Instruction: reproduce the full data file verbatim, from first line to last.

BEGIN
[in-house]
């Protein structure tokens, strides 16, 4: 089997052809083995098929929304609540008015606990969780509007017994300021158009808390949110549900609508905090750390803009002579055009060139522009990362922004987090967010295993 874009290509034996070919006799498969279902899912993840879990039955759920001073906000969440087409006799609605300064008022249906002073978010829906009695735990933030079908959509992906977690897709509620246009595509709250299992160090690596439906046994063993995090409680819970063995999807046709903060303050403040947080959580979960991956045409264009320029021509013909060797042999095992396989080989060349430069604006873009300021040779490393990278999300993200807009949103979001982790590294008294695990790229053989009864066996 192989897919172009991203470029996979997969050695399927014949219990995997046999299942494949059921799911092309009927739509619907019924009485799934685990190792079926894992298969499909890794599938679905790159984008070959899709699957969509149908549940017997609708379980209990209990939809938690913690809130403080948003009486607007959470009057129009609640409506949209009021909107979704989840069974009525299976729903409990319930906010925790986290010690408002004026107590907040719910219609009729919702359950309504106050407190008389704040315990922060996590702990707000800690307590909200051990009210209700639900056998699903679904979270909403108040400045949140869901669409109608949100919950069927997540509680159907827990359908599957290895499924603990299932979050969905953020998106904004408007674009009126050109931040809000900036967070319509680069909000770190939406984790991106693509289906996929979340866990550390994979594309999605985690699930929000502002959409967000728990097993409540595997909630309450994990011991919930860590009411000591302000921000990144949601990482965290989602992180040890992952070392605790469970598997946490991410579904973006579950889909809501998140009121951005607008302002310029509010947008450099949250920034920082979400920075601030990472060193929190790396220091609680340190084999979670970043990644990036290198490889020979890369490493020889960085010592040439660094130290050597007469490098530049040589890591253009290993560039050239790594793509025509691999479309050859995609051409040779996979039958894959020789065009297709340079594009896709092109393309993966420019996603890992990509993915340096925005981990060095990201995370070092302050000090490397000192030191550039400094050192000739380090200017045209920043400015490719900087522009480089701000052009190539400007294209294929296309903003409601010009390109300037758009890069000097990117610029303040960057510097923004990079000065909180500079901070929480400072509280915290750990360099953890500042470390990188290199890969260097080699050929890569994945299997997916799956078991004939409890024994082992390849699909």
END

[in-house]
């Protein structure tokens, strides 16, 4: 089997052809083995098929929304609540008015606990969780509007017994300021158009808390949110549900609508905090750390803009002579055009060139522009990362922004987090967010295993 874009290509034996070919006799498969279902899912993840879990039955759920001073906000969440087409006799609605300064008022249906002073978010829906009695735990933030079908959509992906977690897709509620246009595509709250299992160090690596439906046994063993995090409680819970063995999807046709903060303050403040947080959580979960991956045409264009320029021509013909060797042999095992396989080989060349430069604006873009300021040779490393990278999300993200807009949103979001982790590294008294695990790229053989009864066996 192989897919172009991203470029996979997969050695399927014949219990995997046999299942494949059921799911092309009927739509619907019924009485799934685990190792079926894992298969499909890794599938679905790159984008070959899709699957969509149908549940017997609708379980209990209990939809938690913690809130403080948003009486607007959470009057129009609640409506949209009021909107979704989840069974009525299976729903409990319930906010925790986290010690408002004026107590907040719910219609009729919702359950309504106050407190008389704040315990922060996590702990707000800690307590909200051990009210209700639900056998699903679904979270909403108040400045949140869901669409109608949100919950069927997540509680159907827990359908599957290895499924603990299932979050969905953020998106904004408007674009009126050109931040809000900036967070319509680069909000770190939406984790991106693509289906996929979340866990550390994979594309999605985690699930929000502002959409967000728990097993409540595997909630309450994990011991919930860590009411000591302000921000990144949601990482965290989602992180040890992952070392605790469970598997946490991410579904973006579950889909809501998140009121951005607008302002310029509010947008450099949250920034920082979400920075601030990472060193929190790396220091609680340190084999979670970043990644990036290198490889020979890369490493020889960085010592040439660094130290050597007469490098530049040589890591253009290993560039050239790594793509025509691999479309050859995609051409040779996979039958894959020789065009297709340079594009896709092109393309993966420019996603890992990509993915340096925005981990060095990201995370070092302050000090490397000192030191550039400094050192000739380090200017045209920043400015490719900087522009480089701000052009190539400007294209294929296309903003409601010009390109300037758009890069000097990117610029303040960057510097923004990079000065909180500079901070929480400072509280915290750990360099953890500042470390990188290199890969260097080699050929890569994945299997997916799956078991004939409890024994082992390849699909």